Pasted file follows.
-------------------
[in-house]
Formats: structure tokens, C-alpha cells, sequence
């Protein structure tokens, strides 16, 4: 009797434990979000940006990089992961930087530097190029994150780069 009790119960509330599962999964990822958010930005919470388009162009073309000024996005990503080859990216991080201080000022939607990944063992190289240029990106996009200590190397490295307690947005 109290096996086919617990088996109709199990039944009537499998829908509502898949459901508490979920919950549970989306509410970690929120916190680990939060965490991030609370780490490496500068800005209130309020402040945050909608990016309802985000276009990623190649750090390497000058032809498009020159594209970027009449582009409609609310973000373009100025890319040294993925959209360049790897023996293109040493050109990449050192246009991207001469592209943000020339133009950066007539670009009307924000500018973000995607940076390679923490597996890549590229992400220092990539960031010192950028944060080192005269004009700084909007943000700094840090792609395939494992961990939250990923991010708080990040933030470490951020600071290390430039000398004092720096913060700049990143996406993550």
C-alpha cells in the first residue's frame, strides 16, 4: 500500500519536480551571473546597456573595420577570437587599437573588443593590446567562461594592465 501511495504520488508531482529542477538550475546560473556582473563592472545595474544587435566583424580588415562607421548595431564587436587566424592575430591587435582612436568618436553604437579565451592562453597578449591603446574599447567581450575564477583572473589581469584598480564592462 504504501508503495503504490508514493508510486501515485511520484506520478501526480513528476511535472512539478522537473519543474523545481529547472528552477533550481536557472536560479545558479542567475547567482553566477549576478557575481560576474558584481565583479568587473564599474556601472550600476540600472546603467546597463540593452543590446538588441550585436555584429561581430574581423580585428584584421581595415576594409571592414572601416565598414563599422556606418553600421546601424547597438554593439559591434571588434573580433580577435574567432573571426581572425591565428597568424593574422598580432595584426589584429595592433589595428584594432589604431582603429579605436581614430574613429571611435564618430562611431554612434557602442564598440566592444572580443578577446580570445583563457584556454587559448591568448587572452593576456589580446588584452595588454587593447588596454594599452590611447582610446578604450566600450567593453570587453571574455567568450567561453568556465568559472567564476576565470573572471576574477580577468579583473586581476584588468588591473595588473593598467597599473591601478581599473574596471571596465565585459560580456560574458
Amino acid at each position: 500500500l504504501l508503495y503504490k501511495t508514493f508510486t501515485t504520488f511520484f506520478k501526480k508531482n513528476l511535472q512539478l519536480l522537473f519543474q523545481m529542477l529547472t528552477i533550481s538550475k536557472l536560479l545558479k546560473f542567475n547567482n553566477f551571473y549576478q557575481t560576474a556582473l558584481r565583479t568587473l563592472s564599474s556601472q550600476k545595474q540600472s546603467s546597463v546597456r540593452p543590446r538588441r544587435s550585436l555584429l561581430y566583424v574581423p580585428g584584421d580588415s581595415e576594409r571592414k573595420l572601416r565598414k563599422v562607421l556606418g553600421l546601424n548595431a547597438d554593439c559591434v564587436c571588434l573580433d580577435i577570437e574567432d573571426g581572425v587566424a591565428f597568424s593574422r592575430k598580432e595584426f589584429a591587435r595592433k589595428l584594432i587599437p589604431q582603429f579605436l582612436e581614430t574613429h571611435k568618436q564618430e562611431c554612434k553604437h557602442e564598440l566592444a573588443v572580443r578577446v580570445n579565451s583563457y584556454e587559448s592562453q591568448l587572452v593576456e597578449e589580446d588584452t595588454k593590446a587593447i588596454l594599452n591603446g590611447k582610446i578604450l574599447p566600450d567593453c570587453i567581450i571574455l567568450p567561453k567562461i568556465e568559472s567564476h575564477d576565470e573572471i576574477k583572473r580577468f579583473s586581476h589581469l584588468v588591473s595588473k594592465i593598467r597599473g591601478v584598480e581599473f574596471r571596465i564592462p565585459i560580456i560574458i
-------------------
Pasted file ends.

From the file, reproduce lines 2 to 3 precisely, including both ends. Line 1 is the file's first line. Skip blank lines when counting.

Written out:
Formats: structure tokens, C-alpha cells, sequence
């Protein structure tokens, strides 16, 4: 009797434990979000940006990089992961930087530097190029994150780069 009790119960509330599962999964990822958010930005919470388009162009073309000024996005990503080859990216991080201080000022939607990944063992190289240029990106996009200590190397490295307690947005 109290096996086919617990088996109709199990039944009537499998829908509502898949459901508490979920919950549970989306509410970690929120916190680990939060965490991030609370780490490496500068800005209130309020402040945050909608990016309802985000276009990623190649750090390497000058032809498009020159594209970027009449582009409609609310973000373009100025890319040294993925959209360049790897023996293109040493050109990449050192246009991207001469592209943000020339133009950066007539670009009307924000500018973000995607940076390679923490597996890549590229992400220092990539960031010192950028944060080192005269004009700084909007943000700094840090792609395939494992961990939250990923991010708080990040933030470490951020600071290390430039000398004092720096913060700049990143996406993550």